Corneal allograft rejection is primarily mediated by CD4+ Th1 cells. This study demonstrates that α-MSH mediates the Th1 response by inhibiting the production of IL-2 and IFN-γ, coinciding with the suppression of allograft-specific DTH. Our data is in accordance with previous data from experiments examining the effects of α-MSH in the skin. Injection of α-MSH into the skin, where a hapten was applied, induced IL-10 production by DCs, therefore resulting in a failure to prime T cells that mediate contact hypersensitivity (37). Our previous work indicated that IL-1 and TNF-αare important cytokines in corneal alloimmunity (31, 32, 38). This is related to our current data, as IFN-γ can synergize with IL-1 and tumor necrosis factor (TNF)-αto stimulate Th1-attracting chemokine production, while antagonizing Th2-attracting chemokines. The abolished expression of the Th1 cytokines IL-2 and IFN-γ in α-MSH treated corneal allografts herein, was not due to a decrease in T cell infiltration, but rather due to a suppression of T cell activation. This is evident by the fact that the number of T cells in α-MSH treated and untreated allografts was not statistically significantly. These results are in accordance with previous studies by Taylor et al., demonstrating the suppression of T cell activation by α-MSH, without prevention of T cell proliferation (9).
The differentiation of CD4+ T cells into Th1 or Th2 effector cells is mainly controlled by the cytokine environment and the nature of corneal antigen presenting cells (APCs). There is substantial evidence that α-MSH is able to regulate the function of APCs, through upregulation of IL-10 production (39), possibly suppressing differentiation of CD4+ T cell towards Th1 cells. Further, α-MSH has been shown to downregulate the expression of the co-stimulatory molecules CD86 and CD40, as well as ICAM-1 on DCs in a dose dependant manner (13, 40). These effects of α-MSH are partially mediated through the inhibition of endotoxin activation of transcription factors such as NFκB (41), resulting in its broad anti-inflammatory properties.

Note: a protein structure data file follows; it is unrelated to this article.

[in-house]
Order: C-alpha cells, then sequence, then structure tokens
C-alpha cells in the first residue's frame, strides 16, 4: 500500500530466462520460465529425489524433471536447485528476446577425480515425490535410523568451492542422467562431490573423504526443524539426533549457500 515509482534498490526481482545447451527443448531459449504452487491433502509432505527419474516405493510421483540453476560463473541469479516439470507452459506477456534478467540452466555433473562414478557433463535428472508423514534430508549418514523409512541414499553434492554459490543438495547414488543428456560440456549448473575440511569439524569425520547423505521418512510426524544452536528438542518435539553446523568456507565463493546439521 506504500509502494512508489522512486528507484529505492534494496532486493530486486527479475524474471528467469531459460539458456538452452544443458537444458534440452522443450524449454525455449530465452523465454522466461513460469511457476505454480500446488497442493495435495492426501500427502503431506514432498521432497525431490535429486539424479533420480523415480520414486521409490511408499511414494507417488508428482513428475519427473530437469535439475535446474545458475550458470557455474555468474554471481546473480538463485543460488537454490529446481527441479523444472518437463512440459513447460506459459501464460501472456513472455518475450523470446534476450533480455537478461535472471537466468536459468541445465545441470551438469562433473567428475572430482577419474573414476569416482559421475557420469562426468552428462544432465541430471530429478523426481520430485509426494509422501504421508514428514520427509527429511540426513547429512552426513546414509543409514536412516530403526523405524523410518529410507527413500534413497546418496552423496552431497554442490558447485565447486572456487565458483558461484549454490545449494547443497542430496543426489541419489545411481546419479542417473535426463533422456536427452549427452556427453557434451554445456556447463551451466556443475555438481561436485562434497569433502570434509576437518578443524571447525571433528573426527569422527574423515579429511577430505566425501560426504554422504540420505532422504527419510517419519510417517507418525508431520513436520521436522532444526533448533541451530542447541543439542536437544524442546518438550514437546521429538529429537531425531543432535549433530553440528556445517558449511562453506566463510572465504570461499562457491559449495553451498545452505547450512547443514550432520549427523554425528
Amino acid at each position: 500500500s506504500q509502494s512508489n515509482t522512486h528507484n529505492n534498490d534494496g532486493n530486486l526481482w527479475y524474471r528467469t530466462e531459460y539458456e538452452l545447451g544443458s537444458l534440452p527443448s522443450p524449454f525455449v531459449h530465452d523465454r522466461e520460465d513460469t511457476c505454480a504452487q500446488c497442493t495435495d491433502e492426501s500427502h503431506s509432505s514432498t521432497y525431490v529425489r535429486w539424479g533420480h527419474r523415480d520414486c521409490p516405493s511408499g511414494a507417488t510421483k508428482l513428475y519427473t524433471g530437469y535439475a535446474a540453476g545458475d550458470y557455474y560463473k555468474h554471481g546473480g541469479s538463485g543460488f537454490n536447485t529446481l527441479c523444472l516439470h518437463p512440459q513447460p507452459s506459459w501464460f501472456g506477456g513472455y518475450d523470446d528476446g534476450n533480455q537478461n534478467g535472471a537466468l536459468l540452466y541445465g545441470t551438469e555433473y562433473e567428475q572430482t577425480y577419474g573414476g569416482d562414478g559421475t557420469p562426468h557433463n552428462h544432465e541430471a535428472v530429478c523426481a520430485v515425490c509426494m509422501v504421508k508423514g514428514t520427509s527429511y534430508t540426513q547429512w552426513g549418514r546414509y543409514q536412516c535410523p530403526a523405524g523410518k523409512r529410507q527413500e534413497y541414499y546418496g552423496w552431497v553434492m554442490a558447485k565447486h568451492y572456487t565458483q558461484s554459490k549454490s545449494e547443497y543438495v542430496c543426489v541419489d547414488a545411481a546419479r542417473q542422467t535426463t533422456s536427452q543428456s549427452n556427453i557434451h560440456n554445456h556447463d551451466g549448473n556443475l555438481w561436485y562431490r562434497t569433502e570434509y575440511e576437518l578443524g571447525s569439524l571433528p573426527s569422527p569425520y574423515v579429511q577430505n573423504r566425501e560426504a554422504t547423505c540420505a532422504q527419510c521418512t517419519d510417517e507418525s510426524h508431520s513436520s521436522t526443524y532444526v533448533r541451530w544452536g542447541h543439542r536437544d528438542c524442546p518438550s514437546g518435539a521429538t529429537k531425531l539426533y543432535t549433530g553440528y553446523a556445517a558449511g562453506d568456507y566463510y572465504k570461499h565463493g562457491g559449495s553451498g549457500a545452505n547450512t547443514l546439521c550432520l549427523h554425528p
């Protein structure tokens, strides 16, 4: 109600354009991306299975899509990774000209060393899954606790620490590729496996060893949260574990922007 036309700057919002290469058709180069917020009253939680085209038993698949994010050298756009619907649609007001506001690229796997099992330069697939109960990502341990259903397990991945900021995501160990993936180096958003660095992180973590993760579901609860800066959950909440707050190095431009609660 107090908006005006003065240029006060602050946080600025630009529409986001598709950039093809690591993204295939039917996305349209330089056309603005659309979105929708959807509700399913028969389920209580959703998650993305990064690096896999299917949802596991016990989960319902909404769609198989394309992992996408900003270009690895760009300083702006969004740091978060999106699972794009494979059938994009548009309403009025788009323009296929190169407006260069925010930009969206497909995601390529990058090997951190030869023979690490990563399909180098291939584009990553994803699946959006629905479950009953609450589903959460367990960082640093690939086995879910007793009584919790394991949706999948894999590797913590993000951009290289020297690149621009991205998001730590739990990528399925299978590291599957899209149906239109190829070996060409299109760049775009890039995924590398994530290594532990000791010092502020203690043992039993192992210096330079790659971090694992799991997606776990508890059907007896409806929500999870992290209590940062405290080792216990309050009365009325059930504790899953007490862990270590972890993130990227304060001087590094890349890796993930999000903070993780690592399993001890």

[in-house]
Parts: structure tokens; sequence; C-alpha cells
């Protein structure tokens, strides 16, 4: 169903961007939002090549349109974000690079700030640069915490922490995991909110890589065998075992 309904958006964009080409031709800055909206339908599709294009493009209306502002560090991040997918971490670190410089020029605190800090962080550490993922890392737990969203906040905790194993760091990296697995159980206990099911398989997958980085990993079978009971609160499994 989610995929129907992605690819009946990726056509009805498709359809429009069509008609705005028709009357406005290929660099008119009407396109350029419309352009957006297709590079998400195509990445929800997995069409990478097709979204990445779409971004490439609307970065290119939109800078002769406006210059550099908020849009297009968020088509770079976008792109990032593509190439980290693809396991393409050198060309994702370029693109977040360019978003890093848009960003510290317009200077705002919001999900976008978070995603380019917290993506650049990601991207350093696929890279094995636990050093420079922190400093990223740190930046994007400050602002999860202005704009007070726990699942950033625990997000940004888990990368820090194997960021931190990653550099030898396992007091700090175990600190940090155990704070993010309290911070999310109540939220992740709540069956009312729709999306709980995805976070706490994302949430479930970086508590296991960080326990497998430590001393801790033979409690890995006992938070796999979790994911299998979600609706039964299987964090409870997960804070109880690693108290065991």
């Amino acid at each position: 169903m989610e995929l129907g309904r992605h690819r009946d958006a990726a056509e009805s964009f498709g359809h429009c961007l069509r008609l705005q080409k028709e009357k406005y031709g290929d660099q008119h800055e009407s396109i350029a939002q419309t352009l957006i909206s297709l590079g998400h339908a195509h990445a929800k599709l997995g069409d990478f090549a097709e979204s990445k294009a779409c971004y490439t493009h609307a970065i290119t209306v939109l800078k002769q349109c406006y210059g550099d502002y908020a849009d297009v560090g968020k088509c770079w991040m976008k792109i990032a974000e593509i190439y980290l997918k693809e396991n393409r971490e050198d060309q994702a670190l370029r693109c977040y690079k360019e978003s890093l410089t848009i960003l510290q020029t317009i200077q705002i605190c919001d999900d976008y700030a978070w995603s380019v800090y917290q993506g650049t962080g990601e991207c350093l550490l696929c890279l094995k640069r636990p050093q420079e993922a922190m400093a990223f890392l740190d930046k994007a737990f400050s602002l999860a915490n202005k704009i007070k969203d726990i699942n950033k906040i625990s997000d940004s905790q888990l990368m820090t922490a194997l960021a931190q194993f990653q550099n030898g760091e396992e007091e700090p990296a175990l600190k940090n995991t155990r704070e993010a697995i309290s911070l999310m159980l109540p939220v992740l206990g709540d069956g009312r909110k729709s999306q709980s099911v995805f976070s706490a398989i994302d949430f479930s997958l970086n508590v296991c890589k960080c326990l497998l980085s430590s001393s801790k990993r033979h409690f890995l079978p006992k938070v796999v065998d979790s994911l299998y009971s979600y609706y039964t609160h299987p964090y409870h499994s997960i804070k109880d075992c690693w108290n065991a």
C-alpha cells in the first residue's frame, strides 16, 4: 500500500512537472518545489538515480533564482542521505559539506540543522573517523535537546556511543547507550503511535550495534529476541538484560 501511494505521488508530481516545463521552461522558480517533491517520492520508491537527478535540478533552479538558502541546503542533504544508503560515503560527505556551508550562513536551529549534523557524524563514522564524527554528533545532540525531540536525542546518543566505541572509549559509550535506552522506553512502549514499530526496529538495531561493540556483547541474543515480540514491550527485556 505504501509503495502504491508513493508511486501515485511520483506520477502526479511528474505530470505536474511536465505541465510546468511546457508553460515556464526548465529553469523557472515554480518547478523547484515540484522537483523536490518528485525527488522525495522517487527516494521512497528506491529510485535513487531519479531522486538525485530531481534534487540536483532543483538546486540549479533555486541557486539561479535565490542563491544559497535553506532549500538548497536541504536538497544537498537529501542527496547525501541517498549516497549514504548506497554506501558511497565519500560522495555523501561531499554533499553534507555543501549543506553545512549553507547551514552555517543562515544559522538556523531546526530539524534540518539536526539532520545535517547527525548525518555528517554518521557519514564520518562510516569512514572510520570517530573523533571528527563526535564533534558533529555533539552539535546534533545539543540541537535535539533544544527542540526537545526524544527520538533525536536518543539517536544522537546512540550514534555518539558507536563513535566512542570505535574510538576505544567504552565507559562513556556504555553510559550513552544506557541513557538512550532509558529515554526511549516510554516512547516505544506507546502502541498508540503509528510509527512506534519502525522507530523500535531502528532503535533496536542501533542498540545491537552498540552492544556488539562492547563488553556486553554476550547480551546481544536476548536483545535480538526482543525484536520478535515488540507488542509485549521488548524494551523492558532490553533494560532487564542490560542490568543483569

A major component of the early alloimmune response is the leukocyte recruitment into the corneal graft. α-MSH has been shown to suppress the bacterial endotoxin-mediated inflammatory activity and chemotaxis of macrophages and neutrophils (42–44), as well as to downregulate adhesion molecules (45). Similarly, there was a profound decrease in the number of PMN and mononuclear cells in α-MSH-treated eyes. Taken together, α-MSH is able to decrease the inflammatory response after transplantation through different mechanisms, including a decrease in inflammatory cells.
In summary, this study demonstrates that treatment with α-MSH alone, or in conjunction with other immunosuppressive therapy, may prove to be an effective strategy to suppress the rejection of corneal transplants, reducing the risk of the myriad toxic side effects of alternative non-specific immunosuppressives. Neuropeptides, and in particular α-MSH, are attractive compounds to be used as therapeutic targets in transplantation due to their molecular structure, their behavior and their endogenous nature.
The authors acknowledge the contribution of our colleagues at the Schepens Eye Research Institute, Dr. Douglas Faunce, for his technical assistance, Dr. Jacqueline Doherty and Marie Ortega for managerial support and Ms. Jian Gu for her help in the histopathological studies.
This work was supported by grant R01-EY-012963 from the National Institutes of Health, a research grant from the Massachusetts Lions Eye Research Fund, and a Research to Prevent Blindness Physician-Scientist Merit Award (MRD).